Part 1: Martian Water Vapor and Methane Overlap in Equatorial Regions

"A symbiosis of methanogenic bacteria with methanothrophic bacteria in the Martian underground can be an alternative interpretation (to geothermal) and looks more likely."

- Vittorio Formisano, Ph.D.

New in-depth analysis of PFS data by European Space Agency confirms that methane is not uniform in the Martian atmosphere, but concentrated in some areas. The PFS team observed that the areas of highest concentration of methane overlap with the areas where NASA identified water vapor and underground water ice are also concentrated. This spatial correlation between water vapor and methane seems to point to a common underground source. Spectra of red-colored atmospheric CH4 methane and other gases, and W water vapor, from European Space Agency (ESA)
New in-depth analysis of PFS data by European Space Agency confirms that methane is not uniform in the Martian atmosphere, but concentrated in some areas. The PFS team observed that the areas of highest concentration of methane overlap with the areas where NASA identified water vapor and underground water ice are also concentrated. This spatial correlation between water vapor and methane seems to point to a common underground source. Spectra of red-colored atmospheric CH4 methane and other gases, and W water vapor, from European Space Agency (ESA).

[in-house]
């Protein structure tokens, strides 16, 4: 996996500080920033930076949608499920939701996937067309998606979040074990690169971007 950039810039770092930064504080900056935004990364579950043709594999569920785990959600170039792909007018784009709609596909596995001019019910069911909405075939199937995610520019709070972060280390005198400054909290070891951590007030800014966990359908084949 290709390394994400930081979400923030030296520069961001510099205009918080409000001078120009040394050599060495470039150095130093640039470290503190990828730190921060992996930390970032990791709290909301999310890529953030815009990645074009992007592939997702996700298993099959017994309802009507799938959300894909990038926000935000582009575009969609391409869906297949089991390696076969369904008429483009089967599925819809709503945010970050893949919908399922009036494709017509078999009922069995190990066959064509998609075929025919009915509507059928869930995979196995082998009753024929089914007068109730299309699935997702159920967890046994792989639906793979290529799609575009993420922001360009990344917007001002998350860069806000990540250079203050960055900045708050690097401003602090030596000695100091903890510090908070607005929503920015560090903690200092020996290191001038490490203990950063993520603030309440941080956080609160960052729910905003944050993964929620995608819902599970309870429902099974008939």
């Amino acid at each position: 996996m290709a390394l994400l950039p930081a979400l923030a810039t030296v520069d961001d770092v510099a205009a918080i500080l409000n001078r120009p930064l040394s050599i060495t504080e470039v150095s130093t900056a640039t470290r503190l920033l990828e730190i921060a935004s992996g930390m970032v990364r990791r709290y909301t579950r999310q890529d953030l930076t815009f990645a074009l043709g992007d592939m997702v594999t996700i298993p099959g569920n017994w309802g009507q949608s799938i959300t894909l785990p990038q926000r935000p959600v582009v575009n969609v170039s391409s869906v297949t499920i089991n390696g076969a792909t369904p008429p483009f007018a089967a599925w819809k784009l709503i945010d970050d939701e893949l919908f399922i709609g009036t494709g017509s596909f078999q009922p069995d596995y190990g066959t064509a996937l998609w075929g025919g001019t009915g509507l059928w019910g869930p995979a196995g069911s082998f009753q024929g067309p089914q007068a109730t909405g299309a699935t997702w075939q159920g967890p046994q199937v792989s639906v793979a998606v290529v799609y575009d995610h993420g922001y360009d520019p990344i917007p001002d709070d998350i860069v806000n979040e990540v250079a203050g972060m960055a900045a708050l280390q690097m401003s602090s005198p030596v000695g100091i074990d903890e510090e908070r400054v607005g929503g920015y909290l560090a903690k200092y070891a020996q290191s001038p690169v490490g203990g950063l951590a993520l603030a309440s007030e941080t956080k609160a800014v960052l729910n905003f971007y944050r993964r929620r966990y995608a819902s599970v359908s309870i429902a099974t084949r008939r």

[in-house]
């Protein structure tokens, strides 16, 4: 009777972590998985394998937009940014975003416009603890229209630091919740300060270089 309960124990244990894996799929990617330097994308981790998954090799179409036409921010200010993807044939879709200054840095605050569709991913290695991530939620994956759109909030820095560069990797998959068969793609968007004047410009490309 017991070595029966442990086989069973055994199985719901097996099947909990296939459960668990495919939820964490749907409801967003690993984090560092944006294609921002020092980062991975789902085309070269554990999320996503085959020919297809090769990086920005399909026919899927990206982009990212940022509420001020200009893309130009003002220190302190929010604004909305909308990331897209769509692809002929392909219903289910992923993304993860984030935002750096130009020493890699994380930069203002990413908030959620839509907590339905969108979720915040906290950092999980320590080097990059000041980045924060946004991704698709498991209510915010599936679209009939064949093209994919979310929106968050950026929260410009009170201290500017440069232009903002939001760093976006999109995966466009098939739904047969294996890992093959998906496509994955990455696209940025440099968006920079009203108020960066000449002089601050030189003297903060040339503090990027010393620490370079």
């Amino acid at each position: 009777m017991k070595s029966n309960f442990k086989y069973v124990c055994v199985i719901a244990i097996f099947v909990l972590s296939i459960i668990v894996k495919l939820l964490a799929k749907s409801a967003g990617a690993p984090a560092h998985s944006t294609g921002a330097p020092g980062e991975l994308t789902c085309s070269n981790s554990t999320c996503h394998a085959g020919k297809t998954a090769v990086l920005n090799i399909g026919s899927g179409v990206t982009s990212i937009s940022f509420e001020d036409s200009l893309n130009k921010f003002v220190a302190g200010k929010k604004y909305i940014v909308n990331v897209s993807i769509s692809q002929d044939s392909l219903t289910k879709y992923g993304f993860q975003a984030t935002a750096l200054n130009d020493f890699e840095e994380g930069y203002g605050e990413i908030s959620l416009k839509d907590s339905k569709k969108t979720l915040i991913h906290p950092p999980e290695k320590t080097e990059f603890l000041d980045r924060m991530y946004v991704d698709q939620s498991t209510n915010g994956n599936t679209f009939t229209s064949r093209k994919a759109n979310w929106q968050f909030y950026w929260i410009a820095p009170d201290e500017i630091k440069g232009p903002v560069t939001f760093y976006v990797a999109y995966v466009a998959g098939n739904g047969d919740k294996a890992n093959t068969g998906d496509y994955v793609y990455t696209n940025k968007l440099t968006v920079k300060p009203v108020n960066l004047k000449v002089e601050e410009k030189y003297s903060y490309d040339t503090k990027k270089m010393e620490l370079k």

September 20, 2004  Ischia Island, Italy - Today at the International Mars Conference held September 19-23, by the Italian Space Agency, physicist Vittorio Formisano, Ph.D., presented results from his analysis of the Martian atmosphere in a paper entitled, "Observation of Methane, Formaldehyde and HS (hydrogen sulfide): Extant Life On Mars?" Dr. Formisano designed the Planetary Fourier Spectrometer (PFS) for placement on the European Space Agency's Mars Express Orbiter. Back on May 6, 2004, when I interviewed him for Earthfiles and radio, he said his PFS data indicated molecules of formaldehyde in the Martian atmosphere and told me, "Formaldehyde is destroyed in the Martian atmosphere within 7.5 hours. There is no way that formaldehyde can exist and remain for a long time in the Martian atmosphere. If (formaldehyde) confirmed, possibly life on Mars today, yes."

 

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